Tradition, taboo and sexual education in Mali, West Africa

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I am always surprised by the high number of young adolescents who report parents or teachers as sources of information about sexuality and contraception in the U.S.  According to CDC, more than 60% of male teenagers and 80% of female teenagers have discussed with their parents about sex education. In Donaldson’s article discussed in class, more than half of sexually experienced female and male adolescents reported parents or teachers as sources of information on birth control and sexually transmitted infections/HIV. In Mali this is far from the reality of girls and boys when it comes to seeking information on birth control, condom use, sexually transmitted infections (STIs) or HIV. This is mainly due to cultural barriers and the place given to women and girls in our society.

Sex is still taboo…

In countries like Mali, even among adults, sexuality is not an easy topic to discuss. In many cultures, girls and women and only girls and women receive the usual “birds and the bees” talk just before she is “handed” to her husband.  For many parents, education about sex is not only avoided, but also prohibited because many believe that talking about sex with children is another way of encouraging or promoting it. Despite the high rates of teen pregnancy (37%) and its related severe consequences, parents are still reticent to discuss sex with their children.  Because abortion is legal only for medical reasons when the life of the mother is in danger, many girls are victims of post-abortion complications performed by unskilled professional (infertility, infections).

No sexual education in schools…

If parents do not provide the information about sex at home, what about in schools? This is also another contrast for Mali when compared to the U.S. In my country, the enrolment rates for girls are 27% in elementary school and only 6% in secondary school. Even those who are educated do not receive a formal sex education because of the lack training of teachers on these topics. Also the fact that most of these messages are promoting abstinence contributes largely to their failure to reduce teen pregnancy.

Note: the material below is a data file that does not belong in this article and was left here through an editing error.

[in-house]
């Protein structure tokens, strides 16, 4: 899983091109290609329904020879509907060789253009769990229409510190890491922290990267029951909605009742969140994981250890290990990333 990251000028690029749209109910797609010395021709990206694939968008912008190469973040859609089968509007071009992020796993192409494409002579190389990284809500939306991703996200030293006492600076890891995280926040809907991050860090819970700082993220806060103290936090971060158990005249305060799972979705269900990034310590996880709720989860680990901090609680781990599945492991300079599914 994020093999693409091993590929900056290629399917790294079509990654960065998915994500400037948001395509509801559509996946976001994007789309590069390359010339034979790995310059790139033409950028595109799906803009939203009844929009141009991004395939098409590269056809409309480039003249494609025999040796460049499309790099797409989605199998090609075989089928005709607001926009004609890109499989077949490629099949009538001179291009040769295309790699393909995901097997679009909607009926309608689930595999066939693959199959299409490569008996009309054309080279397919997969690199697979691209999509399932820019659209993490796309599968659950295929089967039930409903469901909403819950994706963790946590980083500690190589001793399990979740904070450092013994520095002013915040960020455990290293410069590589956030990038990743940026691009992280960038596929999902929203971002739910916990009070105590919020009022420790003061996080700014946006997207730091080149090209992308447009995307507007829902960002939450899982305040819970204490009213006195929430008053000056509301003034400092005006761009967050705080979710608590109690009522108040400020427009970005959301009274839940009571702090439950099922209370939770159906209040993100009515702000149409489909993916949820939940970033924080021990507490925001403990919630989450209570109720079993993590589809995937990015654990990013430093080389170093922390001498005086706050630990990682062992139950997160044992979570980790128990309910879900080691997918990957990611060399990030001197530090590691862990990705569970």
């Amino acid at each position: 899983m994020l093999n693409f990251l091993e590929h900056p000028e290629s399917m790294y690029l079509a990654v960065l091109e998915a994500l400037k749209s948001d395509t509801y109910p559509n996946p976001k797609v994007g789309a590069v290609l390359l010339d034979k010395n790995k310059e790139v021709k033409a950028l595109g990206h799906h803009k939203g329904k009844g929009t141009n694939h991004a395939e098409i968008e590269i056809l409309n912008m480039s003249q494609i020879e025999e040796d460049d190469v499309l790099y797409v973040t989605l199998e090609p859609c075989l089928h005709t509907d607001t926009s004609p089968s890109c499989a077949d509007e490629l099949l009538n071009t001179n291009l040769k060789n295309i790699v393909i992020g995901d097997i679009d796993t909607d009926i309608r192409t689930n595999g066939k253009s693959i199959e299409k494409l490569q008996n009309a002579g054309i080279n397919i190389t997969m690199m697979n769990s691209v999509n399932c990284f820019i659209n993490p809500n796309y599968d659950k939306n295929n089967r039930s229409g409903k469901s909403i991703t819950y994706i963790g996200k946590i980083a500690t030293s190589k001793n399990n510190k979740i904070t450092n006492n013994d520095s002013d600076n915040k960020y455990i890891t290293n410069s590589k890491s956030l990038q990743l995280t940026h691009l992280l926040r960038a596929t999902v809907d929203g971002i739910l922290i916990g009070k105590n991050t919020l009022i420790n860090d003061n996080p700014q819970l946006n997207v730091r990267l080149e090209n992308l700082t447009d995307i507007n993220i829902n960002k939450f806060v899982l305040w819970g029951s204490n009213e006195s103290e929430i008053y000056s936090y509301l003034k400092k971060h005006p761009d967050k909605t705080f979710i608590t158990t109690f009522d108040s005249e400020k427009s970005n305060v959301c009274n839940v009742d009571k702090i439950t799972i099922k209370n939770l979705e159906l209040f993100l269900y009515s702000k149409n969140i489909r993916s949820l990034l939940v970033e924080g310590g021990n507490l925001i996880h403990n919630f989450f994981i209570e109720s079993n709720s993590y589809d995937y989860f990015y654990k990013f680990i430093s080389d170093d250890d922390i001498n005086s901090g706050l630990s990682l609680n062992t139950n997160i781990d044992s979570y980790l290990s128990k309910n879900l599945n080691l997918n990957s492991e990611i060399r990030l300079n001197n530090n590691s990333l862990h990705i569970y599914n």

I know but I don’t have the choice…

Despite the lack of discussion between parents and adolescents about sex and no formal sex education curriculum in schools, many young girls do benefit from currently available methods to prevent pregnancy, HIV and other STI.  Even those who have knowledge about the risks of unprotected sex or the importance of family planning do not benefit from this opportunity. In the recent DHS in Mali, only 3% and 6% of sexually active female and male teenagers respectively reported having used contraceptive methods. Traditional practices and customs put pressure on young adolescents to have sex without protection to avoid stigmatization. Requiring the use of condom during sex or seeking any other contraceptive methods for example are not seen as good practices but rather associated with condemnable attitude or behavior, especially for young girls.

They rely mostly on their peers…

One of the best ways to improve the knowledge of young adolescent about sexual and reproductive health is to identify the sources of sexual health information and to make sure the adequate information is provided. In the case of Mali, many organizations like family care international are working on the ground with young adolescent as peer educators by providing training on sexual education and life skills enhancement. These groups of peers will serve as reliable sources for other young adolescents and will provide them adequate and accurate information on sexuality, disease prevention, family planning and access to adolescent friendly health services and contraceptive methods.     

 For more information read:

http://www.familycareintl.org/en/orphan/31

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